So, in Latvia, one might conclude, the home is likely more of an equal place, with shared leadership between the mother and the father, than it might be elsewhere.
Understandably, several students pointed out that equality is an essential quality of the DW. There may be a leader, but workers’ opinions and ideas are relevant and respected.

A more abstract drawing shows different levels in the organization and extensive communication among the workers in each level, and strong communication among the levels.
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Information is shared, and, while hierarchical there does not appear to be a dominant leader.
And, a detailed rendering of what the DW office looks like includes home-like details: a kitchen for sharing and communication and a room for getting away from it all. This last was inspired in part, I believe, by an assigned reading for that day, Jerry Campbell’s, “At Least Once Ride a Wild Horse into the Sun.”*

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I’d be delighted to get your interpretation of these drawings. And, I’d enjoy hearing what your DW drawing would feature! Please e-mail me or use the comment function.

* Campbell, Jerry D., “Management Style: At Least Once Ride a Wild Horse into the Sun,” North Carolina Libraries, pp. 234-238, Winter, 1989.

Friday’s Fable: Aesop’s “THE BEETLE IN THE AIR”*

Posted by jlubans on February 15, 2013  •  Leave comment (0)

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Caption: Keep on rollin’
“There was a beetle who came forth fully sated from his dung heap and saw an eagle flying high up in the air, crossing a great stretch of the sky in a brief stretch of time. The beetle then felt contempt for his own way of life and declared to his fellow beetles, 'Look at that eagle, who is so swift on the wing and so strongly built, equipped with such a savage beak and talons! If she wants, she can soar up to the clouds and plunge downwards as fast as she likes. Meanwhile, we beetles suffer from a sorry state of affairs, being not quite bugs and not quite birds. But my voice is no less pleasant than the eagle's cry, and her sheen does not outshine my own. I will not crawl around in the dung any more! From now on I will consort with the birds and fly around with them everywhere, joining their society!' The beetle then rose into the sky, emitting a song that was nothing more than a loathsome sort of buzzing. As he tried to follow the eagle into the upper air, he was unable to endure the strong winds. He fell to the ground, shaken and exhausted, far away from his home. Facing starvation, the sad beetle said, 'I don't care if they call me a bug or a bird, if only I can get back home to my dung heap!'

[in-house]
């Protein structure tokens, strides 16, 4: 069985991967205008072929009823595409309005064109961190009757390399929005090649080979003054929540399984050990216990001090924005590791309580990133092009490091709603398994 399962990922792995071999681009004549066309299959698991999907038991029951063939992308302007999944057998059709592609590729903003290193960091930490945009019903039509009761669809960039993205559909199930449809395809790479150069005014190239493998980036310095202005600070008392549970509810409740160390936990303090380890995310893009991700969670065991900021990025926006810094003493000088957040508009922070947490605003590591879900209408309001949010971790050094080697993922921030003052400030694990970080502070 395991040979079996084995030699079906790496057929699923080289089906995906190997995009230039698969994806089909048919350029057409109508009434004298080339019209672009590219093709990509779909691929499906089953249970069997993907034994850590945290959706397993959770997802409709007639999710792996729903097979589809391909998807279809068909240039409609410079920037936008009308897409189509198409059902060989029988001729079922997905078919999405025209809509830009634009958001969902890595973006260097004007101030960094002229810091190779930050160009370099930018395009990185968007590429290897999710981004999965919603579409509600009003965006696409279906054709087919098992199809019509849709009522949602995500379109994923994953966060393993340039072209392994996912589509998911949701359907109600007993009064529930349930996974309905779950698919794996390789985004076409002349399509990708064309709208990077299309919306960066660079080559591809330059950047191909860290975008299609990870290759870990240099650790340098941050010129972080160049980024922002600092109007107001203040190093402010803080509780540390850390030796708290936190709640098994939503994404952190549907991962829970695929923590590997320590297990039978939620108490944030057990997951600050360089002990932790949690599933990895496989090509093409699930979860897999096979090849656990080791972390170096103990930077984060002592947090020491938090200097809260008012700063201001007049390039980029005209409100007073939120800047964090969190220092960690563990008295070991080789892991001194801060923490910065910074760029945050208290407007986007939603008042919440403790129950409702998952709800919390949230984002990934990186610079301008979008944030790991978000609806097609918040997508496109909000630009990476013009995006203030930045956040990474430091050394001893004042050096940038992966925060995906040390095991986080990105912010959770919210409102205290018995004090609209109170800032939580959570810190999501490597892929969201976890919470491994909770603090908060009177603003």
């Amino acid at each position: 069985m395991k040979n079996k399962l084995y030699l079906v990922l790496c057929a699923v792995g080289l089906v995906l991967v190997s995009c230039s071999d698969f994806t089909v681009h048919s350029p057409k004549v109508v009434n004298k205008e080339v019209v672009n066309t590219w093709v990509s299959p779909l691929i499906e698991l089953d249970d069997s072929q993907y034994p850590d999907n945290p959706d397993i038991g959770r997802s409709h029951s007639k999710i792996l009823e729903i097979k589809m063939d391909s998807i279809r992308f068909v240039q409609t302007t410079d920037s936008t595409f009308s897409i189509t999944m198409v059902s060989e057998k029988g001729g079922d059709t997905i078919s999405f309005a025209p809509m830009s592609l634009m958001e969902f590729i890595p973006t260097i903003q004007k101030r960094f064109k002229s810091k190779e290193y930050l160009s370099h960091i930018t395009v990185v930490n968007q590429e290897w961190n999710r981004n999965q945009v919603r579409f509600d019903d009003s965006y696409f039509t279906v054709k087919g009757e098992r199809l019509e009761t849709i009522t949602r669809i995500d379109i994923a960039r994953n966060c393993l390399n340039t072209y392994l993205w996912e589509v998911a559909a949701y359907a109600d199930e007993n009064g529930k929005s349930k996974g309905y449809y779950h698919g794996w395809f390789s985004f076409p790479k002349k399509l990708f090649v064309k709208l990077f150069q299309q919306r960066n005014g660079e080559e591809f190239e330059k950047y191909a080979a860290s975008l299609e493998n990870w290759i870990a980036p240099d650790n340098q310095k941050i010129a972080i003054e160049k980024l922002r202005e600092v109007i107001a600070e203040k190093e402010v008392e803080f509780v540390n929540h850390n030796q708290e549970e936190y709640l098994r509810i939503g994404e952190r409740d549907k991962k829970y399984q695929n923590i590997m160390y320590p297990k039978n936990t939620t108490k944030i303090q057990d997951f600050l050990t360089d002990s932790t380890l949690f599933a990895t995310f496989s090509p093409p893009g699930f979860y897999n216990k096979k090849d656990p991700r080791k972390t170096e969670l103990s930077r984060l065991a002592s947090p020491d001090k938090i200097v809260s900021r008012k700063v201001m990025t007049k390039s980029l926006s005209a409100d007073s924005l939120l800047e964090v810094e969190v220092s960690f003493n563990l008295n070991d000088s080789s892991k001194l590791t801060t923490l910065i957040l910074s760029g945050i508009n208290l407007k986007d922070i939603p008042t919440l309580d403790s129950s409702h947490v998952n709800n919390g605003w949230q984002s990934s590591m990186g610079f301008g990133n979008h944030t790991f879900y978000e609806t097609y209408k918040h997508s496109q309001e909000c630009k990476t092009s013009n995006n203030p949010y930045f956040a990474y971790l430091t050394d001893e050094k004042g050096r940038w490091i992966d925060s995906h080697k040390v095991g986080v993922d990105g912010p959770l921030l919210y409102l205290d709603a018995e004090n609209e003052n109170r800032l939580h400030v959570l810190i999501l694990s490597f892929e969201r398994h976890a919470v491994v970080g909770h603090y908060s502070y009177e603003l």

Disaster awaits the arrogant person who puts on airs: he will fail to get promoted and will lose his former position as well.”

The concluding moral evokes, for me, the vainly envious worker who wants a higher job in spite of a lack of experience or qualifications. There’s no question he’d be in over his head, but that does not get in the way of his ambition: “The eagle (the leader) has all the perks, why not me?”
I recall in my study of a woman’s basketball team (Chapter 8)
that one of the players – who was not happy with “riding the pine” as a sub - left the program to go to another team. There she was promised a starring role; no more waiting on the bench! Alas, her inconsistent play – flashes of brilliance followed by stretches of mishandling the ball – got worse due to the extra stress of being a starter/leader.
Yet, there’s something to be said about climbing out of a seeming “dung-heap” to higher levels, to taking a chance, to betting on your own success.
Or, we may choose a prestigious job that pays well but offers few challenges. It’s routine and comfortable, but, to our dismay, the organization likes the status quo: routine and comfortable! And, it resents being reminded about its shortcomings. Let’s hope, like the beetle, when we fall back to earth, to reality, we’re wiser for when the next opportunity comes knocking.

*Source: Aesop's Fables. A new translation by Laura Gibbs. Oxford University Press (World's Classics): Oxford, 2002.

What’s Fair?

Posted by jlubans on February 13, 2013  •  Leave comment (0)

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Caption: Amphora depicting three long-distance runners.

A few months back there was a story in the Spanish newspaper El Pais, with the sub-title: “Vitoria-based athlete Iván Fernández Anaya refused to take advantage when his rival stopped short of the finishing line in a cross-country race.”